True school safety: A model in W.V.

In Morgan County, W.V., great need is being met with great cooperation — and care. County residents have created a web of youth-focused programs supporting kids in and out of school. I’ve been hearing about the growth of this amazing web of care since I met Gary McDaniel, a clinical social worker and one of its co-creators, at a bullying prevention conference in New Orleans several years ago, and increasingly inspired with each update. Here’s a snapshot of what they’re doing.…

Picture a raindrop-studded spider web right after a spring rain. Now picture something that beautiful and simple but much stronger — what’s been called a “network of compassion” — in and around the seven schools in Morgan County, W.V., a county where 70% of the young people now live in poverty. The economic conditions aren’t improving — last year that figure was 60%, 10 years ago 30%.

In the only state in the U.S. that’s losing population, schools are struggling with a dwindling tax base, increasing unemployment, growing heroin abuse and a youth mental healthcare system in crisis. But in a county that has seen some of the worst of these conditions, all parts of the youth-serving ecosystem — from schools to social services to law enforcement to juvenile justice — are measurably turning the crisis around in a “countywide experiment in compassionate care [that’s] holistic, affordable, and replicable,” reported Pam Kasey in West Virginia Focus magazine. “And it’s gone on long enough that we can just start to see the difference it’s making.”

“At the hub of it all,” says Gary McDaniel, a clinical social worker for Morgan County’s schools who has been working on growing this web for over a decade, “is relationships.” Relationships between people especially, but also roles, skill sets and programs — all about serving children. I asked him recently if this comes from some sort of county-wide vision or game plan, and what I heard him say was no, not really. It comes from “a philosophy that’s prevalent in the world of clinical social work.” It’s called ‘Ecosystems Theory.’ I’m not just helping kids one at a time,” McDaniel said. “I’m looking at a community and what it does well and what it can do better and how all of it comes to bear on supporting a kid I’m working with” — nutrition, family, medical care, school, etc. All the parts are equally deserving of attention.”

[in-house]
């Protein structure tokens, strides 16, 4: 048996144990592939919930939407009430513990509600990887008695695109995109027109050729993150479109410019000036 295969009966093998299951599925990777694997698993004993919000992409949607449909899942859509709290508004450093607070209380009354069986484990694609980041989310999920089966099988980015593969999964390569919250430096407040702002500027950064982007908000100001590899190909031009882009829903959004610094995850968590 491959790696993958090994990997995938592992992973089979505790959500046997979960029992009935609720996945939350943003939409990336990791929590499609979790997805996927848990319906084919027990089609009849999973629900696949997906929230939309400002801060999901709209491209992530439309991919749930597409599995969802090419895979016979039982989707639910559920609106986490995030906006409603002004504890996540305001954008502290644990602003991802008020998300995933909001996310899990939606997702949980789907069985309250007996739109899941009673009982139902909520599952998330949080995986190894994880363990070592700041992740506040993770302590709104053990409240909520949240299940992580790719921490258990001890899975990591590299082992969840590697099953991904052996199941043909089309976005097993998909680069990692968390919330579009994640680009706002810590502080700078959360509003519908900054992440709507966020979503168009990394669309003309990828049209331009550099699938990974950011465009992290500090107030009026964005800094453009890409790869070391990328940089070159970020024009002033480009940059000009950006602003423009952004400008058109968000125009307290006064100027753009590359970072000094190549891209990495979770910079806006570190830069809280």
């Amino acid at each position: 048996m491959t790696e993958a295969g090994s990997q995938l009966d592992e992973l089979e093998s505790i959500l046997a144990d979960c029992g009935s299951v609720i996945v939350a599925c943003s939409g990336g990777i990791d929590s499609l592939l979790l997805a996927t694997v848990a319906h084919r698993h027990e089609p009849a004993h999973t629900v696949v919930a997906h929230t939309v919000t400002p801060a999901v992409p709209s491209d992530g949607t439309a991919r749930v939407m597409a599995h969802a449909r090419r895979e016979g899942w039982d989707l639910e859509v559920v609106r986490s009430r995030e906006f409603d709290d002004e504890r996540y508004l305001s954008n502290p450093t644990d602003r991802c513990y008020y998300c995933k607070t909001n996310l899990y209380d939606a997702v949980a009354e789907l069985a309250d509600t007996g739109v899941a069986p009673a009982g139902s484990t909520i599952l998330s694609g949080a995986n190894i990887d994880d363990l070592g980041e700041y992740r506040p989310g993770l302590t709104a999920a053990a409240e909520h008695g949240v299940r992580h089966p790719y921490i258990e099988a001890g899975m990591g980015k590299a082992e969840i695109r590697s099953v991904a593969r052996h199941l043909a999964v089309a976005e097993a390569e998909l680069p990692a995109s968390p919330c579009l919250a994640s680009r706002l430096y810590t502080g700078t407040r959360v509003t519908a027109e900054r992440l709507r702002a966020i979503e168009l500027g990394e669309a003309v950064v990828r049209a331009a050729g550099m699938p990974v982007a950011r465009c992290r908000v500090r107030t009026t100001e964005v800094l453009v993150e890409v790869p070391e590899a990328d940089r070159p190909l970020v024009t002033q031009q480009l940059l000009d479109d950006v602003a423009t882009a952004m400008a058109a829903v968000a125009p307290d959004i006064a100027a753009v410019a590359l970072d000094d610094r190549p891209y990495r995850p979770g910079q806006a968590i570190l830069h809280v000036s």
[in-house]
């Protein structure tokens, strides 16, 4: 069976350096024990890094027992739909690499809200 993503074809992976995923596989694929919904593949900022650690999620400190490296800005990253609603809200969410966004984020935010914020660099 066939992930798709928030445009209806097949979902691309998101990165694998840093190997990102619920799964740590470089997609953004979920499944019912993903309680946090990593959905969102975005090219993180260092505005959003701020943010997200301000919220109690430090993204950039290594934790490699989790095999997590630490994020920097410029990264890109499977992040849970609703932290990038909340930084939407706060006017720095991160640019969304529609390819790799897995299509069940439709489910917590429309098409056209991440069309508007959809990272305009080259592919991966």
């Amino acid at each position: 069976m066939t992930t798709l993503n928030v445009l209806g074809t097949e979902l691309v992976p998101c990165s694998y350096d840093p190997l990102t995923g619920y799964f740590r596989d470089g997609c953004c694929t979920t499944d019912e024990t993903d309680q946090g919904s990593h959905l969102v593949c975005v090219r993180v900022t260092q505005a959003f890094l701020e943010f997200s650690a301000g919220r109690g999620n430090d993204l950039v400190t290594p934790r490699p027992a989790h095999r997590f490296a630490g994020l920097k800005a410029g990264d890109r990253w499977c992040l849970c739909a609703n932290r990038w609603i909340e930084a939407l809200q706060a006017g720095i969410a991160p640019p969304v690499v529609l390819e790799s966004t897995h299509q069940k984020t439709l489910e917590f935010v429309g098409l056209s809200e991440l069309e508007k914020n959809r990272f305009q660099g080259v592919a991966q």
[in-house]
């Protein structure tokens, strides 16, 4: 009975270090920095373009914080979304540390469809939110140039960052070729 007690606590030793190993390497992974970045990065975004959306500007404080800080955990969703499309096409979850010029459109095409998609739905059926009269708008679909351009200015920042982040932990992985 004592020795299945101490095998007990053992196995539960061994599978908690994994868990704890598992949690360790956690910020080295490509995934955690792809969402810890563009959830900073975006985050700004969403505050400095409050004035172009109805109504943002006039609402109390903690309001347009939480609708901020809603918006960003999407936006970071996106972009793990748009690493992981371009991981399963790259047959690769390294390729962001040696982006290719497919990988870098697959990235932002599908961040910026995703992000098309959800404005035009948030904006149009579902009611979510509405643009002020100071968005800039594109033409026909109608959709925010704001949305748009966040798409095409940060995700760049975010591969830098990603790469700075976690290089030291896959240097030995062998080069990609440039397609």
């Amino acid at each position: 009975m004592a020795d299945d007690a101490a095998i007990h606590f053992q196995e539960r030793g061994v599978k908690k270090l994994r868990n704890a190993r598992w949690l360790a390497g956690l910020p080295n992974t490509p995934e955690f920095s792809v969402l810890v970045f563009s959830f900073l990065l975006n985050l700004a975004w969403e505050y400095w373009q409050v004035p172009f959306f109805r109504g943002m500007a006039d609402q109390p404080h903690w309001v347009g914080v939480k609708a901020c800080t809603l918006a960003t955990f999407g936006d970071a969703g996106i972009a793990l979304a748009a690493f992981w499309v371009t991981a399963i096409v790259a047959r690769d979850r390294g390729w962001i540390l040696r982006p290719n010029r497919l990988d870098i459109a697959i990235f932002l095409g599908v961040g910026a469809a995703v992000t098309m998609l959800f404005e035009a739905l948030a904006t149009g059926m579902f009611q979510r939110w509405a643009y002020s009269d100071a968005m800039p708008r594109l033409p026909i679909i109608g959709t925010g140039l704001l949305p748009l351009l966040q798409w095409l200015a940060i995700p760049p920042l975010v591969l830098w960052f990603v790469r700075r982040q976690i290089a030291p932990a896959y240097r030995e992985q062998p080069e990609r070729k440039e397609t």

‘Handle with Care’

An example is the county’s award-winning Handle with Care program — a small tweak in one law enforcement procedure that’s a huge help for kids affected. McDaniel explains that, when police make a drug bust in a home, sometimes there are children there, and they can be traumatized by the guns, yelling and physical force sometimes involved. Then the next day those kids are expected to go into school, sit quietly in a classroom and take a spelling test or something. And that’s often after a chaotic, hour-long school bus ride. Now, because of Handle with Care, the arresting officer makes sure McDaniel or the police officer assigned to the kids’ school gets the names of any kids who were present in the home when the arrest happened — before those kids go to school the next morning. That way, the kids’ teachers know about the trauma their students have been through. So if a student’s struggling to focus in class, needs extra bathroom breaks, someone to listen or just time to himself, etc., the teacher knows to handle that student with care.

County Sheriff Shambaugh and McDaniel receiving an award for Handle with Care from then-State’s Attorney Booth Goodwin

That’s just one node in the student-serving network, each program supporting all the others designed to support kids. I asked McDaniel if he thought we could break things down into in-school and out-of-school programs, and I got the sense that this was way too binary, since the services are for kids wherever they are. There’s all kinds of overlap.

“Community program partners come into school and work with our kids a lot,” he said, mentioning people from Community Mental Health, Juvenile Probation, the Sexual Abuse Response Team, the Sheriff’s Department, master Gardeners (helping students design the school garden and grow food for the school’s nutrition program), local retirees helping with homework and “being a listening ear,” community arts organizations helping with school performances, solar energy experts providing vocational training and donating solar capacity to the schools. “It’s a bit of an Appalachian thing, but our [school] doors are always open,” McDaniel added.

Here’s just a partial list of other gems in the Morgan County Schools web of programs: